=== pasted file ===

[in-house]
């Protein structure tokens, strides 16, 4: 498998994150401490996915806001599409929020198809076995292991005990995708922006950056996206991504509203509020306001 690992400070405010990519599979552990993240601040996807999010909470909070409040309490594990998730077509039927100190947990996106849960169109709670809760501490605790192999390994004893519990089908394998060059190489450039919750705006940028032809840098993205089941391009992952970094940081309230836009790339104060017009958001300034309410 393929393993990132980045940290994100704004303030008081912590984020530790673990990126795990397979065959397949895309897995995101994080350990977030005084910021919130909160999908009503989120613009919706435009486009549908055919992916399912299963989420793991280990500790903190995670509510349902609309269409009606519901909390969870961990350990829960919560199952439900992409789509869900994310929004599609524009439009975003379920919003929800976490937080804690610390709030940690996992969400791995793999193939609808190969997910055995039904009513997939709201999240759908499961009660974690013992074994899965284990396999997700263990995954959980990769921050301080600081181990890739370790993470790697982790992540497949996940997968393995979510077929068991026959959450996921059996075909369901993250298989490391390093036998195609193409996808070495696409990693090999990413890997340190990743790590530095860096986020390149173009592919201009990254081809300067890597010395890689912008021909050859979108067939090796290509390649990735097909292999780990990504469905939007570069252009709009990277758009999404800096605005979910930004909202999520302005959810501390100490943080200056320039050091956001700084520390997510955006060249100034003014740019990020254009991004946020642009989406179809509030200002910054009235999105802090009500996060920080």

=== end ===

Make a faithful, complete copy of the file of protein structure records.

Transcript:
[in-house]
């Protein structure tokens, strides 16, 4: 498998994150401490996915806001599409929020198809076995292991005990995708922006950056996206991504509203509020306001 690992400070405010990519599979552990993240601040996807999010909470909070409040309490594990998730077509039927100190947990996106849960169109709670809760501490605790192999390994004893519990089908394998060059190489450039919750705006940028032809840098993205089941391009992952970094940081309230836009790339104060017009958001300034309410 393929393993990132980045940290994100704004303030008081912590984020530790673990990126795990397979065959397949895309897995995101994080350990977030005084910021919130909160999908009503989120613009919706435009486009549908055919992916399912299963989420793991280990500790903190995670509510349902609309269409009606519901909390969870961990350990829960919560199952439900992409789509869900994310929004599609524009439009975003379920919003929800976490937080804690610390709030940690996992969400791995793999193939609808190969997910055995039904009513997939709201999240759908499961009660974690013992074994899965284990396999997700263990995954959980990769921050301080600081181990890739370790993470790697982790992540497949996940997968393995979510077929068991026959959450996921059996075909369901993250298989490391390093036998195609193409996808070495696409990693090999990413890997340190990743790590530095860096986020390149173009592919201009990254081809300067890597010395890689912008021909050859979108067939090796290509390649990735097909292999780990990504469905939007570069252009709009990277758009999404800096605005979910930004909202999520302005959810501390100490943080200056320039050091956001700084520390997510955006060249100034003014740019990020254009991004946020642009989406179809509030200002910054009235999105802090009500996060920080």